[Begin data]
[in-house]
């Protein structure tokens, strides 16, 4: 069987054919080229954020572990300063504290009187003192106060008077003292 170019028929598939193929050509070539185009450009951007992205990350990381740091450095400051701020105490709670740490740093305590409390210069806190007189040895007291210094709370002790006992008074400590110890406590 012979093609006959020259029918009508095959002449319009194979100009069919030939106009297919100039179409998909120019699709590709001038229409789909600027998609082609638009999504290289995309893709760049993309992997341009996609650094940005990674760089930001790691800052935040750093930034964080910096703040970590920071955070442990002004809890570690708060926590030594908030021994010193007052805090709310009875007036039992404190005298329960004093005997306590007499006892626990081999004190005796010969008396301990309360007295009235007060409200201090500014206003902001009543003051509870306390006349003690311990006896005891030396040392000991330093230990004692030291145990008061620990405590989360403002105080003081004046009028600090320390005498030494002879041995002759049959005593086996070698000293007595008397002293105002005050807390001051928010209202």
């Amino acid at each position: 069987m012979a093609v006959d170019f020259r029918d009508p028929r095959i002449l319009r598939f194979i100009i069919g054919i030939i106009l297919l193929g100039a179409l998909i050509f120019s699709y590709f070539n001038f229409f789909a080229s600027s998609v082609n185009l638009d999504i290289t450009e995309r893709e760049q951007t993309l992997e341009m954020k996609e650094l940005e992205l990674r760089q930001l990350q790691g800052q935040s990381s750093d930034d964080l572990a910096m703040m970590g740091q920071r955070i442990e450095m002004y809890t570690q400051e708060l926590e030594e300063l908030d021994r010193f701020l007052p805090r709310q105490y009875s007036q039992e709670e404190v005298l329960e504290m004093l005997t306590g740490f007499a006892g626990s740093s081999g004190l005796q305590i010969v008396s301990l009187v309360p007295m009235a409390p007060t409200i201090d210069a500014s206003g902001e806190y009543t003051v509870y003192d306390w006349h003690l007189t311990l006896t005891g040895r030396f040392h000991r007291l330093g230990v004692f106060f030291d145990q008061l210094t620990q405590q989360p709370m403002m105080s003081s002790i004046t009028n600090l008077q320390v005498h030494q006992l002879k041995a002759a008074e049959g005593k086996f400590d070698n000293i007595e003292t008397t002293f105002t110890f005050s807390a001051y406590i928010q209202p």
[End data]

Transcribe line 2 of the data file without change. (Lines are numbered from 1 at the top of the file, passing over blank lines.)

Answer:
């Protein structure tokens, strides 16, 4: 069987054919080229954020572990300063504290009187003192106060008077003292 170019028929598939193929050509070539185009450009951007992205990350990381740091450095400051701020105490709670740490740093305590409390210069806190007189040895007291210094709370002790006992008074400590110890406590 012979093609006959020259029918009508095959002449319009194979100009069919030939106009297919100039179409998909120019699709590709001038229409789909600027998609082609638009999504290289995309893709760049993309992997341009996609650094940005990674760089930001790691800052935040750093930034964080910096703040970590920071955070442990002004809890570690708060926590030594908030021994010193007052805090709310009875007036039992404190005298329960004093005997306590007499006892626990081999004190005796010969008396301990309360007295009235007060409200201090500014206003902001009543003051509870306390006349003690311990006896005891030396040392000991330093230990004692030291145990008061620990405590989360403002105080003081004046009028600090320390005498030494002879041995002759049959005593086996070698000293007595008397002293105002005050807390001051928010209202």